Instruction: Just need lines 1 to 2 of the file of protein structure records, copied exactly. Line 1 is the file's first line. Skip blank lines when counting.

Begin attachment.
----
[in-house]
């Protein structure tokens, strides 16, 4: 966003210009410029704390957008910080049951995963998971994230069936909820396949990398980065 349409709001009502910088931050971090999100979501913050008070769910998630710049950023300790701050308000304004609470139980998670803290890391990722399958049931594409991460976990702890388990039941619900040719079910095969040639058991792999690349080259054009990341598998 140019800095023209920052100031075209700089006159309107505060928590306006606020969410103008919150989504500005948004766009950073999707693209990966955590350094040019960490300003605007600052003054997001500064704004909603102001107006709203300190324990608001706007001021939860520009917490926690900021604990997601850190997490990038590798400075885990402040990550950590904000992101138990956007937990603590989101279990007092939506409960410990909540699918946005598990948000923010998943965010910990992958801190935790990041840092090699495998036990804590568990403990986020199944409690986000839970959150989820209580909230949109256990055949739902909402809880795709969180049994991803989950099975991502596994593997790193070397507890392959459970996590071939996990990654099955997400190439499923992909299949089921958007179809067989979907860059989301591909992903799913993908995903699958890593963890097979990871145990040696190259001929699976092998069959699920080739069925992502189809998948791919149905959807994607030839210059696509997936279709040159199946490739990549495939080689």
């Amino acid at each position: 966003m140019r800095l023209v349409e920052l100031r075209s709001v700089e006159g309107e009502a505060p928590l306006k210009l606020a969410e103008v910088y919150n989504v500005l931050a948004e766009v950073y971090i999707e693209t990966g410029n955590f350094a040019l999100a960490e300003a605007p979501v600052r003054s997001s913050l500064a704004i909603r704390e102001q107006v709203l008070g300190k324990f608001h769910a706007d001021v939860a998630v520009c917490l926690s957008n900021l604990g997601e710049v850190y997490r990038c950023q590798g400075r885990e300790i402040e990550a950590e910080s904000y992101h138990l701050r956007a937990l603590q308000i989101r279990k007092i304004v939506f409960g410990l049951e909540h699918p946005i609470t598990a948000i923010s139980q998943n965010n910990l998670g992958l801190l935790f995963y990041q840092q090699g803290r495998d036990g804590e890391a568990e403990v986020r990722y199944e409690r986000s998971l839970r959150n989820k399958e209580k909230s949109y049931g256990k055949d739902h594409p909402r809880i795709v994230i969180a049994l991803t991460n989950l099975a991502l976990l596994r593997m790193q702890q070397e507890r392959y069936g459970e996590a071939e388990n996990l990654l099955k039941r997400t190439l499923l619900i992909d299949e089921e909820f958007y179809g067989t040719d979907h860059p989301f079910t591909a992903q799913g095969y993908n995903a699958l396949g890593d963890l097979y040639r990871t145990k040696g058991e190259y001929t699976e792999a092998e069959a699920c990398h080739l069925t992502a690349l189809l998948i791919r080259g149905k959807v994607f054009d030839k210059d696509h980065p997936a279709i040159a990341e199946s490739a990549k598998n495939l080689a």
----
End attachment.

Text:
[in-house]
């Protein structure tokens, strides 16, 4: 966003210009410029704390957008910080049951995963998971994230069936909820396949990398980065 349409709001009502910088931050971090999100979501913050008070769910998630710049950023300790701050308000304004609470139980998670803290890391990722399958049931594409991460976990702890388990039941619900040719079910095969040639058991792999690349080259054009990341598998 140019800095023209920052100031075209700089006159309107505060928590306006606020969410103008919150989504500005948004766009950073999707693209990966955590350094040019960490300003605007600052003054997001500064704004909603102001107006709203300190324990608001706007001021939860520009917490926690900021604990997601850190997490990038590798400075885990402040990550950590904000992101138990956007937990603590989101279990007092939506409960410990909540699918946005598990948000923010998943965010910990992958801190935790990041840092090699495998036990804590568990403990986020199944409690986000839970959150989820209580909230949109256990055949739902909402809880795709969180049994991803989950099975991502596994593997790193070397507890392959459970996590071939996990990654099955997400190439499923992909299949089921958007179809067989979907860059989301591909992903799913993908995903699958890593963890097979990871145990040696190259001929699976092998069959699920080739069925992502189809998948791919149905959807994607030839210059696509997936279709040159199946490739990549495939080689």